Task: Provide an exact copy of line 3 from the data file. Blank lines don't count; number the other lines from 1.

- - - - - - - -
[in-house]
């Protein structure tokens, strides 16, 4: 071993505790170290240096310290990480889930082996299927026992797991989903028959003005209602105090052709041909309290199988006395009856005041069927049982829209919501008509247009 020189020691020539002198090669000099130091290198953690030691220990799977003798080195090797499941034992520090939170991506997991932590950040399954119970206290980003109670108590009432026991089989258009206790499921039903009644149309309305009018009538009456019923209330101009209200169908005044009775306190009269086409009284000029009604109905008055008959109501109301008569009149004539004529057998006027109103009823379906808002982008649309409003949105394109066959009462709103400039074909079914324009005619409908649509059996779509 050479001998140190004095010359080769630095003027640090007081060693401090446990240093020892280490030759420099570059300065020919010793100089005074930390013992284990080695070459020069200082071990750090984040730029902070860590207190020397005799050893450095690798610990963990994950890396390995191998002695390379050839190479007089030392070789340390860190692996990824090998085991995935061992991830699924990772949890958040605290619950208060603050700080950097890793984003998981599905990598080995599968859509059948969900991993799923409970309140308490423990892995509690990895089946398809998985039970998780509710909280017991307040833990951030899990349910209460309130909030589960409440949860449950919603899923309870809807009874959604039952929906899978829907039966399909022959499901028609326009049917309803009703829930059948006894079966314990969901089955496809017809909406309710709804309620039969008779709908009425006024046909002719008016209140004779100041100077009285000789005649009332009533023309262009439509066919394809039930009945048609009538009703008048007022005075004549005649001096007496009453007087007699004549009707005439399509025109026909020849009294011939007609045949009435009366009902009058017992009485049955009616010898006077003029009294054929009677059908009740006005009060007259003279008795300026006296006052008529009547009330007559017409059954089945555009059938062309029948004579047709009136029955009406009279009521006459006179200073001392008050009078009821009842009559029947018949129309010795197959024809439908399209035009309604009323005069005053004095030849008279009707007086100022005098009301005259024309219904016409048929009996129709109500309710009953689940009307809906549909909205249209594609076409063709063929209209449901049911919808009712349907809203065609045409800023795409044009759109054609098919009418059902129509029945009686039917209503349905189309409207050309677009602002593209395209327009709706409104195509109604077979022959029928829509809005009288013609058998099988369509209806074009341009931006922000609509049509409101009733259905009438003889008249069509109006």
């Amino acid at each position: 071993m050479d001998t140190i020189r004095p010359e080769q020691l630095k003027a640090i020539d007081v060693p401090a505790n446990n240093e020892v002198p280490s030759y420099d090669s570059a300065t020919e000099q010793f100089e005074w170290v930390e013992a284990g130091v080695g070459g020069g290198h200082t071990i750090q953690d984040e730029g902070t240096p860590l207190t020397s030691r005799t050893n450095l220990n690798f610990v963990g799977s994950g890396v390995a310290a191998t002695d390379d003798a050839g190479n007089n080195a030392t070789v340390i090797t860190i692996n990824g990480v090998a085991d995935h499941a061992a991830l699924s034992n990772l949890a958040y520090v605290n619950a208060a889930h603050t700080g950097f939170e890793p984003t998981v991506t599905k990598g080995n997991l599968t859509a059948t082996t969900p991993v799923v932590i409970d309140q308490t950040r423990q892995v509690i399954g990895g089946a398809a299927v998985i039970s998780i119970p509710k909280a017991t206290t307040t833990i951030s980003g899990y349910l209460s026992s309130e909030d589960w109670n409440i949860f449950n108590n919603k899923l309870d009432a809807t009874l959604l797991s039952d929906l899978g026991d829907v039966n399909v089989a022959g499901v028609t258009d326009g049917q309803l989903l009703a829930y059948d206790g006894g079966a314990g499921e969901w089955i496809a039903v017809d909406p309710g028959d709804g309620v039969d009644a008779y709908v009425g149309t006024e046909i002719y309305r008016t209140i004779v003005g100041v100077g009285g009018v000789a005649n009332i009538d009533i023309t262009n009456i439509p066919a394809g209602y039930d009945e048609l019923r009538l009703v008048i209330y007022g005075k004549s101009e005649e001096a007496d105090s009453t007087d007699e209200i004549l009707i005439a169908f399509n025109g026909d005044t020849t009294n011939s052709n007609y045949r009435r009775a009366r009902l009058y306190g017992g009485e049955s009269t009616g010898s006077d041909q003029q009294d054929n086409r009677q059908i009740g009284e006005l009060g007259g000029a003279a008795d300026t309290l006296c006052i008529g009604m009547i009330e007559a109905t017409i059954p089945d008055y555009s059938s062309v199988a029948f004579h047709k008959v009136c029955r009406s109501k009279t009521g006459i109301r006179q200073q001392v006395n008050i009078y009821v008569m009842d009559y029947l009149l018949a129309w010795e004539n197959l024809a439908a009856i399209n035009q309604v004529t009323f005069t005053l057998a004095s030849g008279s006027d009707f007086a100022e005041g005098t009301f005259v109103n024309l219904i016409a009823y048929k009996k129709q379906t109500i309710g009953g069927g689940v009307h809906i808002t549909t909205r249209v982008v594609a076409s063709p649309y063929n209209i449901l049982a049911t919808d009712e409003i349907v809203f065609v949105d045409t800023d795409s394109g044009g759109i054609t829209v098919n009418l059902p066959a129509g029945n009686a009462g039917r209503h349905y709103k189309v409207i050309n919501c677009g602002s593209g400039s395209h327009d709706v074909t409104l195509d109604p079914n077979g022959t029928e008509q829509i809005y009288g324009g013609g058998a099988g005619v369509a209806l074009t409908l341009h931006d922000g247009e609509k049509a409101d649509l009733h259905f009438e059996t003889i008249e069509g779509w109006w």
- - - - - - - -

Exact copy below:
């Amino acid at each position: 071993m050479d001998t140190i020189r004095p010359e080769q020691l630095k003027a640090i020539d007081v060693p401090a505790n446990n240093e020892v002198p280490s030759y420099d090669s570059a300065t020919e000099q010793f100089e005074w170290v930390e013992a284990g130091v080695g070459g020069g290198h200082t071990i750090q953690d984040e730029g902070t240096p860590l207190t020397s030691r005799t050893n450095l220990n690798f610990v963990g799977s994950g890396v390995a310290a191998t002695d390379d003798a050839g190479n007089n080195a030392t070789v340390i090797t860190i692996n990824g990480v090998a085991d995935h499941a061992a991830l699924s034992n990772l949890a958040y520090v605290n619950a208060a889930h603050t700080g950097f939170e890793p984003t998981v991506t599905k990598g080995n997991l599968t859509a059948t082996t969900p991993v799923v932590i409970d309140q308490t950040r423990q892995v509690i399954g990895g089946a398809a299927v998985i039970s998780i119970p509710k909280a017991t206290t307040t833990i951030s980003g899990y349910l209460s026992s309130e909030d589960w109670n409440i949860f449950n108590n919603k899923l309870d009432a809807t009874l959604l797991s039952d929906l899978g026991d829907v039966n399909v089989a022959g499901v028609t258009d326009g049917q309803l989903l009703a829930y059948d206790g006894g079966a314990g499921e969901w089955i496809a039903v017809d909406p309710g028959d709804g309620v039969d009644a008779y709908v009425g149309t006024e046909i002719y309305r008016t209140i004779v003005g100041v100077g009285g009018v000789a005649n009332i009538d009533i023309t262009n009456i439509p066919a394809g209602y039930d009945e048609l019923r009538l009703v008048i209330y007022g005075k004549s101009e005649e001096a007496d105090s009453t007087d007699e209200i004549l009707i005439a169908f399509n025109g026909d005044t020849t009294n011939s052709n007609y045949r009435r009775a009366r009902l009058y306190g017992g009485e049955s009269t009616g010898s006077d041909q003029q009294d054929n086409r009677q059908i009740g009284e006005l009060g007259g000029a003279a008795d300026t309290l006296c006052i008529g009604m009547i009330e007559a109905t017409i059954p089945d008055y555009s059938s062309v199988a029948f004579h047709k008959v009136c029955r009406s109501k009279t009521g006459i109301r006179q200073q001392v006395n008050i009078y009821v008569m009842d009559y029947l009149l018949a129309w010795e004539n197959l024809a439908a009856i399209n035009q309604v004529t009323f005069t005053l057998a004095s030849g008279s006027d009707f007086a100022e005041g005098t009301f005259v109103n024309l219904i016409a009823y048929k009996k129709q379906t109500i309710g009953g069927g689940v009307h809906i808002t549909t909205r249209v982008v594609a076409s063709p649309y063929n209209i449901l049982a049911t919808d009712e409003i349907v809203f065609v949105d045409t800023d795409s394109g044009g759109i054609t829209v098919n009418l059902p066959a129509g029945n009686a009462g039917r209503h349905y709103k189309v409207i050309n919501c677009g602002s593209g400039s395209h327009d709706v074909t409104l195509d109604p079914n077979g022959t029928e008509q829509i809005y009288g324009g013609g058998a099988g005619v369509a209806l074009t409908l341009h931006d922000g247009e609509k049509a409101d649509l009733h259905f009438e059996t003889i008249e069509g779509w109006w």